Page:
Visiting ‘The Visitors’: Ragnar Kjartansson Comes to the ICA

ICA "The Visitors" Still
Ragnar Kjartansson strums his guitar in the ICA exhibit "The Visitors."

Boston’s Institute of Contemporary Art opened its newest exhibit, “Ragnar Kjartansson: The Visitors,” this past Wednesday — a “monumental nine-channel sound and moving-image installation,” according to the museum’s press release.

To create the installation, Kjartansson filmed himself and other performers in separate rooms of a historic estate in upstate New York, all synchronously performing different parts of a musical arrangement. The arrangement was composed by Kjartansson and Davíð Þór Jónsson, and Kjartansson described it as “feminine nihilistic gospel song.”

The installation is set up to fill the entire room. Two massive screens stand back to back in the center, while seven others line the walls. Each screen has its own speaker, so the sound that fills the room varies from place to place. Though the performers begin in separate rooms on separate screens, they slowly come together over the course of the 64 minute performance, leaving some rooms empty and congregating in others.

Several visitors remarked on the effect of spatially navigating the exhibit.


"An interesting thing for me was trying to piece together the different parts of the house in each of the different channels — watching, ‘Ok, people are leaving from this screen; oh, they’re showing up over here,’” Joshua D. Anderson, a visitor at the exhibit, said.

Museum patron Lydia M. Vanderburg also spoke to the unique spatial aspects of the exhibit.

“As you walked around the room, you’d hear one performer more strongly, but because of the acoustics of the room, you could still hear everyone. That was really surprising; I’ve never been in an exhibit like that,” Vanderburg said.

Some visitors, however, said that they had mixed feelings.

“It drew me in right away, because you had to run around and see where all the different sounds were coming from, but once that wore off it was kind of, like, just a song,” David L. Nickerson, visitor and ICA member, said. “It kind of reminded me of people I went to college with that I don’t talk to anymore, intentionally.”

The exhibit’s title, “The Visitors” — a reference to ABBA’s final album — is applicable to more than just the performers themselves. Audience members themselves become visitors in the exhibit’s world: Kjartansson strums an instrument and sings in a bathtub while another artist plays sitting on the edge of a bed, with someone who is presumably a lover still naked under the covers. Even the musicians who sit in more traditional recording settings seem absorbed in creating the music as a private and organic act. As they come together, the performers chat, smoke, and pour drinks before congregating in a single frame outside the house to set out across a field together, still singing.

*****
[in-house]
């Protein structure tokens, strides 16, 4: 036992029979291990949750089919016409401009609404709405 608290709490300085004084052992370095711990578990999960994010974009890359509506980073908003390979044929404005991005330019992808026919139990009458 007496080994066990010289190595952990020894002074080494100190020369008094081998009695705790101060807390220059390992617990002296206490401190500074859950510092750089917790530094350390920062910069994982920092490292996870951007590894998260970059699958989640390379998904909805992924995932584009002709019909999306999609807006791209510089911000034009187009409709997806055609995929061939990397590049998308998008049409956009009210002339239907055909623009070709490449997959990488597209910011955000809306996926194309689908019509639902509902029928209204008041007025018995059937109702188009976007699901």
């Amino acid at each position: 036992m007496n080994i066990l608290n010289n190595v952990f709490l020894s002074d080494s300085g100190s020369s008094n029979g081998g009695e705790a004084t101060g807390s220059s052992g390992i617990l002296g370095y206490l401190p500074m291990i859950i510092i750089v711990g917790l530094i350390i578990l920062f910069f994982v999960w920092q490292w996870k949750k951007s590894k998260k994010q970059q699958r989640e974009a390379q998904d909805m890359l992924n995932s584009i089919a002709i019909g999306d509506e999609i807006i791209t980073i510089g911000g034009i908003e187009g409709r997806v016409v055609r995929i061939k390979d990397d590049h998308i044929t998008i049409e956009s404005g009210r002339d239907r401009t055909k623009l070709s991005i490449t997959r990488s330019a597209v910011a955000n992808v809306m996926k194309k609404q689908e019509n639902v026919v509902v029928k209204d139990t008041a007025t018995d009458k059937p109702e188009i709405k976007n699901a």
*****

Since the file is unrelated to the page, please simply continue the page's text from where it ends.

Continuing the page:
“It feels like you’re part of this group of people for a while,” Christine L. Costello, an ICA visitor, said.

The lyrics that the performers are singing are taken from the poem “Feminine Ways,” written by Kjartansson’s former wife Ásdís Sif Gunnarsdóttir. For the first stretch of the song, the lines “Once again I fall into / My feminine ways” are sung again and again, with a variety of musical structures. Then, later: “There are stars exploding / And there is nothing you can do.”

The dimension of the lyrics struck a thematic chord with Vanderburg.

“I feel like the feminine is something that gets a little less exposure in art than it should," Vanderburg said. “It was really interesting to see these different people playing different instruments, of different genders, in different parts of the same building… They’re walking away singing this song that is very much like a unifying anthem from a performance that was all about how segregated they were in different parts of the house.”

“Ragnar Kjartansson: The Visitors” will be on display through July 28. The Institute of Contemporary Art offers free admission with a Harvard ID.

Correction: Feb. 21, 2019

A previous version of this article incorrectly referred to Christine L. Costello as an ICA member. In fact, she is a visitor.